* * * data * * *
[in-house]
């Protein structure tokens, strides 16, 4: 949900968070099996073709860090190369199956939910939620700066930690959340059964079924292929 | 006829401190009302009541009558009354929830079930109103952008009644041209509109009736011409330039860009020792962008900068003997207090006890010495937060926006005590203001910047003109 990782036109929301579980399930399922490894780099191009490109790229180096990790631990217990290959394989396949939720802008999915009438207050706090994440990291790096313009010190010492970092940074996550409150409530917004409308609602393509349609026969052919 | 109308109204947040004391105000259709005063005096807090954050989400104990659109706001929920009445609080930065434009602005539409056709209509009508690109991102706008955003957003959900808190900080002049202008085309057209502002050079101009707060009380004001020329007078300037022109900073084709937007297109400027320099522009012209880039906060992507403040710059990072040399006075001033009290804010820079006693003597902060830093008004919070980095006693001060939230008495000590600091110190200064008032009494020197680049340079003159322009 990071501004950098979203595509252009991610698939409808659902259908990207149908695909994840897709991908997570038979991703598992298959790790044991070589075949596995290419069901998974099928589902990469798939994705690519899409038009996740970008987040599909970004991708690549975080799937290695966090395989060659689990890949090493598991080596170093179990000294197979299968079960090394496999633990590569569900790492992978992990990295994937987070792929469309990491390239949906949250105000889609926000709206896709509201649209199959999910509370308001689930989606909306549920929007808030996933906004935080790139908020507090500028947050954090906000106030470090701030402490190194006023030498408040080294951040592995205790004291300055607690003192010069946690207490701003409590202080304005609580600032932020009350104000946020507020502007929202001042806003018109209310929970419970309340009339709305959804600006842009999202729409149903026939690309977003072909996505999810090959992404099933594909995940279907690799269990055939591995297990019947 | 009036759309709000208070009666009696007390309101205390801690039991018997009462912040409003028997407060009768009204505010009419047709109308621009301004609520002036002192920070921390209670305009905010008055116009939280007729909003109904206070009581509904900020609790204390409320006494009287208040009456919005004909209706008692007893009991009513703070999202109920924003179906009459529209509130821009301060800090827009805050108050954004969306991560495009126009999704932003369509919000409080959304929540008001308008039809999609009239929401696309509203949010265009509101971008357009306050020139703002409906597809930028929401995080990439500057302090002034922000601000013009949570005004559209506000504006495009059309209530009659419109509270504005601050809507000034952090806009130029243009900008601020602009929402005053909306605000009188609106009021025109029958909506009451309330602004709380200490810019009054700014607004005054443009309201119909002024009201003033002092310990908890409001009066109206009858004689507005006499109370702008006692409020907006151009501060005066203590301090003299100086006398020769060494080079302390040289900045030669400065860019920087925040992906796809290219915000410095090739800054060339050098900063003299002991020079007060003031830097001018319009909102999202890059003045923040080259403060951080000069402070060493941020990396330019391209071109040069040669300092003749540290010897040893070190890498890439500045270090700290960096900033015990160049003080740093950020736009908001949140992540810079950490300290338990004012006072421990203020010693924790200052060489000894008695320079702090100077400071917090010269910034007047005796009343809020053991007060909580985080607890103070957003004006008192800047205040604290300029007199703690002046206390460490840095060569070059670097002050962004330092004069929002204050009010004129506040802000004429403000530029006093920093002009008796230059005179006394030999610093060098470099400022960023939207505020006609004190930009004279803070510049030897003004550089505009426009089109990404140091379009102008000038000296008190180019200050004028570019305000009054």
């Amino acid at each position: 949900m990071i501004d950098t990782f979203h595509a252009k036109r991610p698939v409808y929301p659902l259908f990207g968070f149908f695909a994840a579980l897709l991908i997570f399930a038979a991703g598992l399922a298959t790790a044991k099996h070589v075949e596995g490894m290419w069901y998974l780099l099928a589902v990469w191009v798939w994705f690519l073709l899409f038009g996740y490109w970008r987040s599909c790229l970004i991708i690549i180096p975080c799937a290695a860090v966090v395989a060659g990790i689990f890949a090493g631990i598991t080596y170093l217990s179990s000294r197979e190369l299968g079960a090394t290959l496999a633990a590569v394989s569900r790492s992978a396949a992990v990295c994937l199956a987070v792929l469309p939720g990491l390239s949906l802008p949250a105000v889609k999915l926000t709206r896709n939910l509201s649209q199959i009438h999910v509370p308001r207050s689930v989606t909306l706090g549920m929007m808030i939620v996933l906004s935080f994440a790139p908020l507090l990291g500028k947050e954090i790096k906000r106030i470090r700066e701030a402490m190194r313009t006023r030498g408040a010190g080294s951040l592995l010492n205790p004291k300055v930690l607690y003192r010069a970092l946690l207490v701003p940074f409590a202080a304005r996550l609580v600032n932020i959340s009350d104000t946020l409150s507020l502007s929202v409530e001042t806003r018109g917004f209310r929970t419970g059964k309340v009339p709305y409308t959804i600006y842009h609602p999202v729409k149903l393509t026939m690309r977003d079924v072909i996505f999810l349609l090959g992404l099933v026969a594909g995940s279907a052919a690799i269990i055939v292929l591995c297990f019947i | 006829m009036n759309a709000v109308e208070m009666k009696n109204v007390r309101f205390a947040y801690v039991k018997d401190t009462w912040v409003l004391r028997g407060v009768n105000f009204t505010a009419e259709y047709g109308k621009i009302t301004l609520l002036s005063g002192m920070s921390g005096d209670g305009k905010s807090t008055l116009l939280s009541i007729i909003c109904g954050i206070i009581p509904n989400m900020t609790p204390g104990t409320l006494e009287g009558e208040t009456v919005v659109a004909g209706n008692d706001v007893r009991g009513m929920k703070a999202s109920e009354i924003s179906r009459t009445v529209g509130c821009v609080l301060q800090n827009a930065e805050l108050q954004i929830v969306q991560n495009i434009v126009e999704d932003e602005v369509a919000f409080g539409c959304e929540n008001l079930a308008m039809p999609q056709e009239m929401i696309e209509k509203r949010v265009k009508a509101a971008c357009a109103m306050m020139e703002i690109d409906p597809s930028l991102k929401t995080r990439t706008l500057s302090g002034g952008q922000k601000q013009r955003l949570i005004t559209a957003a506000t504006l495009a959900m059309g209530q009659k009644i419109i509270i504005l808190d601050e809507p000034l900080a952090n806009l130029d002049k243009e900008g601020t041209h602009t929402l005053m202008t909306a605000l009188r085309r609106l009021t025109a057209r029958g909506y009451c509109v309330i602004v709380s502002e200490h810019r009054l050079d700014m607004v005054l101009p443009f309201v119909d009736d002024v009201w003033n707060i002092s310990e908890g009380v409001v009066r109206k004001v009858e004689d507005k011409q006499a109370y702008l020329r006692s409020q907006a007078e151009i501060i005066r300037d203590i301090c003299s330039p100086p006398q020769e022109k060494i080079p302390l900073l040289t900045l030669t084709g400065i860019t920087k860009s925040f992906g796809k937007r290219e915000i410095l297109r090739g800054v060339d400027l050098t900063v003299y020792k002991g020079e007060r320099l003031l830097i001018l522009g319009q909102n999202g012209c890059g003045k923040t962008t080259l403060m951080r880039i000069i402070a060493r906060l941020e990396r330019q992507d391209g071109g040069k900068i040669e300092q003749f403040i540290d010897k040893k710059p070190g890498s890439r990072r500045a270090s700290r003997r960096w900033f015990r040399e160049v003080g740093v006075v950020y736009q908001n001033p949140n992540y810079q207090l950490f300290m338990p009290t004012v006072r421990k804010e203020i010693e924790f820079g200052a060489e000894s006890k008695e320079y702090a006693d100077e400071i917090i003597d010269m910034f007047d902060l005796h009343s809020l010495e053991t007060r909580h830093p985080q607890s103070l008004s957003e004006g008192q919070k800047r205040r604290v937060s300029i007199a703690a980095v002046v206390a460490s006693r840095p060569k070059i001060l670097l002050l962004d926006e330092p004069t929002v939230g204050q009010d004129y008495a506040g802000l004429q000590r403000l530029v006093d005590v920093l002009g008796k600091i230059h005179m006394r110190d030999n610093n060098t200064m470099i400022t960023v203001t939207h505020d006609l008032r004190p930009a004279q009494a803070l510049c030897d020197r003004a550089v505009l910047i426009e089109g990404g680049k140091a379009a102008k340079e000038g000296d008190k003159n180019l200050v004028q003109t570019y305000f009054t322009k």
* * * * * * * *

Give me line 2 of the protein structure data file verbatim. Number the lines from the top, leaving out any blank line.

């Protein structure tokens, strides 16, 4: 949900968070099996073709860090190369199956939910939620700066930690959340059964079924292929 | 006829401190009302009541009558009354929830079930109103952008009644041209509109009736011409330039860009020792962008900068003997207090006890010495937060926006005590203001910047003109 990782036109929301579980399930399922490894780099191009490109790229180096990790631990217990290959394989396949939720802008999915009438207050706090994440990291790096313009010190010492970092940074996550409150409530917004409308609602393509349609026969052919 | 109308109204947040004391105000259709005063005096807090954050989400104990659109706001929920009445609080930065434009602005539409056709209509009508690109991102706008955003957003959900808190900080002049202008085309057209502002050079101009707060009380004001020329007078300037022109900073084709937007297109400027320099522009012209880039906060992507403040710059990072040399006075001033009290804010820079006693003597902060830093008004919070980095006693001060939230008495000590600091110190200064008032009494020197680049340079003159322009 990071501004950098979203595509252009991610698939409808659902259908990207149908695909994840897709991908997570038979991703598992298959790790044991070589075949596995290419069901998974099928589902990469798939994705690519899409038009996740970008987040599909970004991708690549975080799937290695966090395989060659689990890949090493598991080596170093179990000294197979299968079960090394496999633990590569569900790492992978992990990295994937987070792929469309990491390239949906949250105000889609926000709206896709509201649209199959999910509370308001689930989606909306549920929007808030996933906004935080790139908020507090500028947050954090906000106030470090701030402490190194006023030498408040080294951040592995205790004291300055607690003192010069946690207490701003409590202080304005609580600032932020009350104000946020507020502007929202001042806003018109209310929970419970309340009339709305959804600006842009999202729409149903026939690309977003072909996505999810090959992404099933594909995940279907690799269990055939591995297990019947 | 009036759309709000208070009666009696007390309101205390801690039991018997009462912040409003028997407060009768009204505010009419047709109308621009301004609520002036002192920070921390209670305009905010008055116009939280007729909003109904206070009581509904900020609790204390409320006494009287208040009456919005004909209706008692007893009991009513703070999202109920924003179906009459529209509130821009301060800090827009805050108050954004969306991560495009126009999704932003369509919000409080959304929540008001308008039809999609009239929401696309509203949010265009509101971008357009306050020139703002409906597809930028929401995080990439500057302090002034922000601000013009949570005004559209506000504006495009059309209530009659419109509270504005601050809507000034952090806009130029243009900008601020602009929402005053909306605000009188609106009021025109029958909506009451309330602004709380200490810019009054700014607004005054443009309201119909002024009201003033002092310990908890409001009066109206009858004689507005006499109370702008006692409020907006151009501060005066203590301090003299100086006398020769060494080079302390040289900045030669400065860019920087925040992906796809290219915000410095090739800054060339050098900063003299002991020079007060003031830097001018319009909102999202890059003045923040080259403060951080000069402070060493941020990396330019391209071109040069040669300092003749540290010897040893070190890498890439500045270090700290960096900033015990160049003080740093950020736009908001949140992540810079950490300290338990004012006072421990203020010693924790200052060489000894008695320079702090100077400071917090010269910034007047005796009343809020053991007060909580985080607890103070957003004006008192800047205040604290300029007199703690002046206390460490840095060569070059670097002050962004330092004069929002204050009010004129506040802000004429403000530029006093920093002009008796230059005179006394030999610093060098470099400022960023939207505020006609004190930009004279803070510049030897003004550089505009426009089109990404140091379009102008000038000296008190180019200050004028570019305000009054």